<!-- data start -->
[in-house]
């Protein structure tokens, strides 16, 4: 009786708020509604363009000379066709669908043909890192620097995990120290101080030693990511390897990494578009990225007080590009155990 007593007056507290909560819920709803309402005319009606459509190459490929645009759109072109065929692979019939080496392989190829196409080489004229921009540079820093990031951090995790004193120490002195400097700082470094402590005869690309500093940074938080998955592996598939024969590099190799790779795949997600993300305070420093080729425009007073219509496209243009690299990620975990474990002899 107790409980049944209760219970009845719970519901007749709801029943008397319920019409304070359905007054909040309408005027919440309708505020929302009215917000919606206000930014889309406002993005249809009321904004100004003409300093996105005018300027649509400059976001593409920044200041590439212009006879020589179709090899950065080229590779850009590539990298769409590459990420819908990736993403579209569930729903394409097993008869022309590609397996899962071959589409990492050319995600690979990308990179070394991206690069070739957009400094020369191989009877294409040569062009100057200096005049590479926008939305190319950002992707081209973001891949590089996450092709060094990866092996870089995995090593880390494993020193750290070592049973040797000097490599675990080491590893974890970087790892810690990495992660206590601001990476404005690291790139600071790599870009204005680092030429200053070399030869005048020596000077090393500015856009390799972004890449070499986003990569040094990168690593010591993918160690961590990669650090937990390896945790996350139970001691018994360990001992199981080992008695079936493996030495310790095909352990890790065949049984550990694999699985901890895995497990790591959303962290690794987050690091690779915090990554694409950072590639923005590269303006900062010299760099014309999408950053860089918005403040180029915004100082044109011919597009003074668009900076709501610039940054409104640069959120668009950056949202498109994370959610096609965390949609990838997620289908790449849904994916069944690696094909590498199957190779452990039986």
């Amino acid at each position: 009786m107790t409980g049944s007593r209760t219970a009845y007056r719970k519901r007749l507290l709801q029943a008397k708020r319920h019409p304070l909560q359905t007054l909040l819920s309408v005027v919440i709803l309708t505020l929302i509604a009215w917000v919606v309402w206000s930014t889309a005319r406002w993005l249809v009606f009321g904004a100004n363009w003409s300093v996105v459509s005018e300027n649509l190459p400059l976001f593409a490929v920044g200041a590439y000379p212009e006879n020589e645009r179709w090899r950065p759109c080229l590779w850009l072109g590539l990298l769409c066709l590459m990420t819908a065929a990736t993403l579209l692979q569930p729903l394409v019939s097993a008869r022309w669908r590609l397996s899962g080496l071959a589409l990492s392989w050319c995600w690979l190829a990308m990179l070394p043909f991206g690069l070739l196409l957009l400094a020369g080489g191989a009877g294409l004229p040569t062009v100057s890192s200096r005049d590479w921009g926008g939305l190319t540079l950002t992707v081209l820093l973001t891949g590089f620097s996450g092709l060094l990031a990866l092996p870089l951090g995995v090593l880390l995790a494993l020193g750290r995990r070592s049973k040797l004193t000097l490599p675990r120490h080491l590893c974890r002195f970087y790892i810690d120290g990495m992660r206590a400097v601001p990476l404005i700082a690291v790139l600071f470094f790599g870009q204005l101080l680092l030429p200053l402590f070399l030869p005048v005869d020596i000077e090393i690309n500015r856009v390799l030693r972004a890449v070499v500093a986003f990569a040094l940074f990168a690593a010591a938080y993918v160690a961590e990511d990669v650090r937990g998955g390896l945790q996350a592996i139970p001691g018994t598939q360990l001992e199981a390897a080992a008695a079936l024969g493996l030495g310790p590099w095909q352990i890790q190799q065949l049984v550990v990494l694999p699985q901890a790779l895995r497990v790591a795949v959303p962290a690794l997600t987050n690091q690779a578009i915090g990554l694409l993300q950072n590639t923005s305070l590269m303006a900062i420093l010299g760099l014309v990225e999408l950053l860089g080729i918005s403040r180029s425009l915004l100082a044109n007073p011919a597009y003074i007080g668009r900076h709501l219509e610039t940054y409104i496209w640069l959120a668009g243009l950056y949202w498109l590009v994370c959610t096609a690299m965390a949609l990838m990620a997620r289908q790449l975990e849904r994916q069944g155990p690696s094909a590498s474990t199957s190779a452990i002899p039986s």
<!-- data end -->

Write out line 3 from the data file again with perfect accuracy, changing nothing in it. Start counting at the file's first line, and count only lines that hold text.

């Amino acid at each position: 009786m107790t409980g049944s007593r209760t219970a009845y007056r719970k519901r007749l507290l709801q029943a008397k708020r319920h019409p304070l909560q359905t007054l909040l819920s309408v005027v919440i709803l309708t505020l929302i509604a009215w917000v919606v309402w206000s930014t889309a005319r406002w993005l249809v009606f009321g904004a100004n363009w003409s300093v996105v459509s005018e300027n649509l190459p400059l976001f593409a490929v920044g200041a590439y000379p212009e006879n020589e645009r179709w090899r950065p759109c080229l590779w850009l072109g590539l990298l769409c066709l590459m990420t819908a065929a990736t993403l579209l692979q569930p729903l394409v019939s097993a008869r022309w669908r590609l397996s899962g080496l071959a589409l990492s392989w050319c995600w690979l190829a990308m990179l070394p043909f991206g690069l070739l196409l957009l400094a020369g080489g191989a009877g294409l004229p040569t062009v100057s890192s200096r005049d590479w921009g926008g939305l190319t540079l950002t992707v081209l820093l973001t891949g590089f620097s996450g092709l060094l990031a990866l092996p870089l951090g995995v090593l880390l995790a494993l020193g750290r995990r070592s049973k040797l004193t000097l490599p675990r120490h080491l590893c974890r002195f970087y790892i810690d120290g990495m992660r206590a400097v601001p990476l404005i700082a690291v790139l600071f470094f790599g870009q204005l101080l680092l030429p200053l402590f070399l030869p005048v005869d020596i000077e090393i690309n500015r856009v390799l030693r972004a890449v070499v500093a986003f990569a040094l940074f990168a690593a010591a938080y993918v160690a961590e990511d990669v650090r937990g998955g390896l945790q996350a592996i139970p001691g018994t598939q360990l001992e199981a390897a080992a008695a079936l024969g493996l030495g310790p590099w095909q352990i890790q190799q065949l049984v550990v990494l694999p699985q901890a790779l895995r497990v790591a795949v959303p962290a690794l997600t987050n690091q690779a578009i915090g990554l694409l993300q950072n590639t923005s305070l590269m303006a900062i420093l010299g760099l014309v990225e999408l950053l860089g080729i918005s403040r180029s425009l915004l100082a044109n007073p011919a597009y003074i007080g668009r900076h709501l219509e610039t940054y409104i496209w640069l959120a668009g243009l950056y949202w498109l590009v994370c959610t096609a690299m965390a949609l990838m990620a997620r289908q790449l975990e849904r994916q069944g155990p690696s094909a590498s474990t199957s190779a452990i002899p039986s």